Get our free extension to see links to code for papers anywhere online!Free add-on: code for papers everywhere!Free add-on: See code for papers anywhere!

Authors:Sayan Ghosh, Govinda A. Padmanabha, Cheng Peng, Steven Atkinson, Valeria Andreoli, Piyush Pandita, Thomas Vandeputte, Nicholas Zabaras, Liping Wang

Figures and Tables:

Abstract:One of the critical components in Industrial Gas Turbines (IGT) is the turbine blade. Design of turbine blades needs to consider multiple aspects like aerodynamic efficiency, durability, safety and manufacturing, which make the design process sequential and iterative.The sequential nature of these iterations forces a long design cycle time, ranging from several months to years. Due to the reactionary nature of these iterations, little effort has been made to accumulate data in a manner that allows for deep exploration and understanding of the total design space. This is exemplified in the process of designing the individual components of the IGT resulting in a potential unrealized efficiency. To overcome the aforementioned challenges, we demonstrate a probabilistic inverse design machine learning framework (PMI), to carry out an explicit inverse design. PMI calculates the design explicitly without excessive costly iteration and overcomes the challenges associated with ill-posed inverse problems. In this work, the framework will be demonstrated on inverse aerodynamic design of three-dimensional turbine blades.

Via

Figures and Tables:

Abstract:There has been a surge in the interest of using machine learning techniques to assist in the scientific process of formulating knowledge to explain observational data. We demonstrate the use of Bayesian Hidden Physics Models to first uncover the physics governing the propagation of acoustic impulses in metallic specimens using data obtained from a pristine sample. We then use the learned physics to characterize the microstructure of a separate specimen with a surface-breaking crack flaw. Remarkably, we find that the physics learned from the first specimen allows us to understand the backscattering observed in the latter sample, a qualitative feature that is wholly absent from the specimen from which the physics were inferred. The backscattering is explained through inhomogeneities of a latent spatial field that can be recognized as the speed of sound in the media.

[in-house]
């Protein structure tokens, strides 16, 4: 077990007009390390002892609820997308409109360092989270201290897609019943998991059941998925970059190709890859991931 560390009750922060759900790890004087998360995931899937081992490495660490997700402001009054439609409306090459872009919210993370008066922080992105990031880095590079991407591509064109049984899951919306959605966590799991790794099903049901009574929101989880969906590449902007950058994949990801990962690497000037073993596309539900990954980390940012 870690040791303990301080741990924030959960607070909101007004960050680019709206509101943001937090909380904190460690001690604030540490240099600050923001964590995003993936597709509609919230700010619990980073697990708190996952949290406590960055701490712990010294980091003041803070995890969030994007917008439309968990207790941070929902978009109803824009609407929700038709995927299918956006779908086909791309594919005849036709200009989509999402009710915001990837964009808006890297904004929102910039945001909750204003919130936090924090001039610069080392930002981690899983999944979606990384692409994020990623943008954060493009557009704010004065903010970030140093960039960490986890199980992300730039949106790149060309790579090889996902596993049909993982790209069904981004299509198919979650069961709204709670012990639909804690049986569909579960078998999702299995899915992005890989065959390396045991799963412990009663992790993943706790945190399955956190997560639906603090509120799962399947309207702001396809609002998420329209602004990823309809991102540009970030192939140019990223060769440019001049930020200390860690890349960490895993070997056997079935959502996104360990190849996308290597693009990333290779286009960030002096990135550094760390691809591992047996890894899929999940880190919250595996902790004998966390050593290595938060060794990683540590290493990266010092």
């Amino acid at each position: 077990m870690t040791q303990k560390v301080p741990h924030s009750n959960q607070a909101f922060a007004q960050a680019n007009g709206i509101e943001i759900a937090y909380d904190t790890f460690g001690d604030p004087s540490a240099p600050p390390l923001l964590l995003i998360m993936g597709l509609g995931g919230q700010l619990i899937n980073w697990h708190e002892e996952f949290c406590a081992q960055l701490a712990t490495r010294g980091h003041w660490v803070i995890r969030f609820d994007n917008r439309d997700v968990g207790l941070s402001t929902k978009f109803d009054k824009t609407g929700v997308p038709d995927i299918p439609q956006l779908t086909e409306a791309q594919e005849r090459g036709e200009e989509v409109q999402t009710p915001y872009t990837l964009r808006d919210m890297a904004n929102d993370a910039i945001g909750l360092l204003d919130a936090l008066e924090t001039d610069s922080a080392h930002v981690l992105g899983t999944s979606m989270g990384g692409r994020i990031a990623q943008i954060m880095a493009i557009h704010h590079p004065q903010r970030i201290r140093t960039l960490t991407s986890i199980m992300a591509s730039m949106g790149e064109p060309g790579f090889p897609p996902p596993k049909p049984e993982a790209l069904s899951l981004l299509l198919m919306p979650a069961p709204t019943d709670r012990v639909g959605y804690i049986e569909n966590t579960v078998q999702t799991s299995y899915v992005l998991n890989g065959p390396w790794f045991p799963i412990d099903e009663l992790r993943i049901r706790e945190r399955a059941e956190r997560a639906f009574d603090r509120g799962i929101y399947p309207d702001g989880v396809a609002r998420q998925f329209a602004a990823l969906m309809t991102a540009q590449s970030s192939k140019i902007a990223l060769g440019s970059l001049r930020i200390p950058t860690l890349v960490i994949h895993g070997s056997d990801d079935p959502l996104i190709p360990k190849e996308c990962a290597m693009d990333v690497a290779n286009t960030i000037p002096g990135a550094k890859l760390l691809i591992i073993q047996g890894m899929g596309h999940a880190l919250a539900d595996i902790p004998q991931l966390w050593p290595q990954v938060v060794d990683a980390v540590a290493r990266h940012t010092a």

Via

Authors:Steven Atkinson

Figures and Tables:

Abstract:What do data tell us about physics-and what don't they tell us? There has been a surge of interest in using machine learning models to discover governing physical laws such as differential equations from data, but current methods lack uncertainty quantification to communicate their credibility. This work addresses this shortcoming from a Bayesian perspective. We introduce a novel model comprising "leaf" modules that learn to represent distinct experiments' spatiotemporal functional data as neural networks and a single "root" module that expresses a nonparametric distribution over their governing nonlinear differential operator as a Gaussian process. Automatic differentiation is used to compute the required partial derivatives from the leaf functions as inputs to the root. Our approach quantifies the reliability of the learned physics in terms of a posterior distribution over operators and propagates this uncertainty to solutions of novel initial-boundary value problem instances. Numerical experiments demonstrate the method on several nonlinear PDEs.